Nobody has the intention to build a wall…. Booth architecture with long-distance effect for Atlas Copco at bauma Munich 2016
At bauma 2016, we were responsible for the trade show presence of our new client Atlas Copco – a Swedish company and the world’s leading supplier of industrial productivity solutions for compressor and mining technology – on an outdoor area of 2,500 square metres.
The aim of Atlas Copco’s trade show presence was to attract visual attention and to be recognisable from a distance on the huge and confusing open-air site of bauma. The booth was to be clearly distinguished from the neighbouring booths, the relatively small-sized products were to be presented in a structured way and an individual Atlas Copco product world was to be created.
The “wall” creates attention
This Atlas Copco product world was created by delimiting the booth area with an 80 m long and 6 m high wall at the back and separate wall elements at the front. A 375 sqm 2-storey pavilion formed the central meeting point and “market place”.
The visual long-distance effect of the booth was achieved by this geometry – especially by its length – and in combination with the striking turquoise colour scheme “Atlas Copco Blue”, the logos and graphics. Viewed from inside the booth, the “CI Wall” acted as a demarcation from the busy trade show passageways and neighbouring booths.
The long walls were constructed as scaffolding with printed truck tarpaulin. The wall structure had a massive effect, especially due to the – comparatively cheap – graphic design.
Just like on a real construction site
By clearly structuring the numerous exhibits, we created an emotional customer experience with very good orientation. The course-like design via wooden paths and signposts led the “customer journey” through a scenery like on a real construction site – the trade show visitors were thus offered a familiar environment as a basis for information gathering, discussions and networking.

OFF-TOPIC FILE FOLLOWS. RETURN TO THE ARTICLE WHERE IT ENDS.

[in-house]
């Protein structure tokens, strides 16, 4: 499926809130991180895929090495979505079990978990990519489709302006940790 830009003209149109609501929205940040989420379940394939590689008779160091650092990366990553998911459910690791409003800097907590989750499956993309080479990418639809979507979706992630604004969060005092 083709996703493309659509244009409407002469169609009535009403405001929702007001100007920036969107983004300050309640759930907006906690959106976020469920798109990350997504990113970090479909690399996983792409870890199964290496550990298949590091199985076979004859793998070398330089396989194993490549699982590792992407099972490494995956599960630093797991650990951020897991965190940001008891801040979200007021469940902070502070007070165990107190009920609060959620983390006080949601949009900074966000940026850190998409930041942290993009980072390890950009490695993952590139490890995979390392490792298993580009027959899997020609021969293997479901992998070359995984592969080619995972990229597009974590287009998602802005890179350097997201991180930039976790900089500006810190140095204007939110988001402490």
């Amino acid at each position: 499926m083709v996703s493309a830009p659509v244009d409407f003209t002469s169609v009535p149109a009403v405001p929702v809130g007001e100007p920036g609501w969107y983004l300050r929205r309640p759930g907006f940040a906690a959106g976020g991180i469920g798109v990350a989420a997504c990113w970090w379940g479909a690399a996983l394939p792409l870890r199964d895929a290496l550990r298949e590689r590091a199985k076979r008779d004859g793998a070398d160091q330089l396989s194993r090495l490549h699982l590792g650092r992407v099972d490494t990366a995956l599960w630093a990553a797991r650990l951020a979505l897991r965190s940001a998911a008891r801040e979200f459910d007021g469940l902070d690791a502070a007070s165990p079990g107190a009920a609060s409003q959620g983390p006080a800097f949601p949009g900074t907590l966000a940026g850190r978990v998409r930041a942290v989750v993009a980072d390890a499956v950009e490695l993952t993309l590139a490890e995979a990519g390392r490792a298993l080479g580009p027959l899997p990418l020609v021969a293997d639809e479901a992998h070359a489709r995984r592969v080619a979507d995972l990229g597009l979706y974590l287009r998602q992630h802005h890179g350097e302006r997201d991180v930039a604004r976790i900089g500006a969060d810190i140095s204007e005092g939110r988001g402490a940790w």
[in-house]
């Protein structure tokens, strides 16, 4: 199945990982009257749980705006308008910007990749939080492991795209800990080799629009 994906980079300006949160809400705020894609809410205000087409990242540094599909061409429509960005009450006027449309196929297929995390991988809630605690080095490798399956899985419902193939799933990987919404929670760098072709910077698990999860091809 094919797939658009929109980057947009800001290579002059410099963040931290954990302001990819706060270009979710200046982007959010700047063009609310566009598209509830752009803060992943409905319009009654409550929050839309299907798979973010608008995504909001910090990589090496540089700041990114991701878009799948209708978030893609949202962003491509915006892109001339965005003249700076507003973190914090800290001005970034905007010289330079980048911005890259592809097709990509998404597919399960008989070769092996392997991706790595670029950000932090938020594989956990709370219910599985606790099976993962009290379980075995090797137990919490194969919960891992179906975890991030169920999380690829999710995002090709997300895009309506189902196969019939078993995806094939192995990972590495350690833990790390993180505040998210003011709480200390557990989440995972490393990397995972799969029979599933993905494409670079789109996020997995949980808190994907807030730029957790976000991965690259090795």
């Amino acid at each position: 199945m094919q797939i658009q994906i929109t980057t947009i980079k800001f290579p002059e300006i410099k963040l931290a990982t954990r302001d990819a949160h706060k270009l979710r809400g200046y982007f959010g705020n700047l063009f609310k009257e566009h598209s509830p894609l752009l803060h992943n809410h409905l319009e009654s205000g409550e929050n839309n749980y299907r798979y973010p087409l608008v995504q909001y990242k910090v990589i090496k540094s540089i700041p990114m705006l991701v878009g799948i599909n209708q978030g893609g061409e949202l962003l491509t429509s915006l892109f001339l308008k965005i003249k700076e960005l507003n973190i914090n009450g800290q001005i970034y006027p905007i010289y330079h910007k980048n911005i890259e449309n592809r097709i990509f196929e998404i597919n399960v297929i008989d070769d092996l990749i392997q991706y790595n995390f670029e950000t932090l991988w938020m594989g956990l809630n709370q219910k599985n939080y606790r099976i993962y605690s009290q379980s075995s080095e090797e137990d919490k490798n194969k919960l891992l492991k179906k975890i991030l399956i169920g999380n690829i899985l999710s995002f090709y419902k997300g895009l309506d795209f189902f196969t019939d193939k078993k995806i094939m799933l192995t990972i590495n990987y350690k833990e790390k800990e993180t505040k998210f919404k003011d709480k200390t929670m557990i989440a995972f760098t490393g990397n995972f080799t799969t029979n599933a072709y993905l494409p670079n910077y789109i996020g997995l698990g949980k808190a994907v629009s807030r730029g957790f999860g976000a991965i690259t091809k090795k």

The experience-oriented booth architecture made it possible to get to know the entire Atlas Copco product world and at the same time to see how the product lines interact. Even visitors in a hurry were able to obtain specific information within a short time thanks to the architectural arrangement. The route led to the pavilion for a quick overview, while a gallery halfway up the “CI wall” provided an overall view.
The effect of the booth was created by the close interplay of architecture and graphic design – the trade show presence was visible from afar and radiated Scandinavian flair.
Nordic by nature…. graphic design makes an impact at the Atlas Copco booth at bauma Munich 2016
The aim of the tradeshow presence of our new client Atlas Copco at bauma Munich 2016 was to attract visual attention and to be recognisable from a distance on the huge, confusing open-air site of bauma. Architects and graphic designers from plan-j worked closely together to design a trade show booth that could be seen from afar, was realised cost-effectively and visually communicated Atlas Copco’s Scandinavian origins.
This was achieved through the geometry of the booth and above all the prominently used CI colour turquoise. Turquoise or “Atlas Copco blue” stands for fresh, innovative, uncomplicated – in other words, typical Scandinavian attributes. Both the long-distance effect of the booth and the brand presence of Atlas Copco were thus clearly visible.
The long walls offered enough space for an extensive graphic design that both showcased the products and created an inviting atmosphere. For example, birch twigs and trees provided Scandinavian flair, used as greenery in the cafeteria and also as matching graphics on the walls outside the pavilion. In addition, the “Atlascopcosaurus” was given its well-deserved appearance.
A welcomed “side effect” of the graphic wall design: the wall construction of around 120 running metres could be executed as – much more cost-effective – scaffolding with printed truck tarpaulin and still looked massive.
The best way to see how the booth looked on the bauma open-air site is in the picture. The perfect interplay of architectural and graphic design.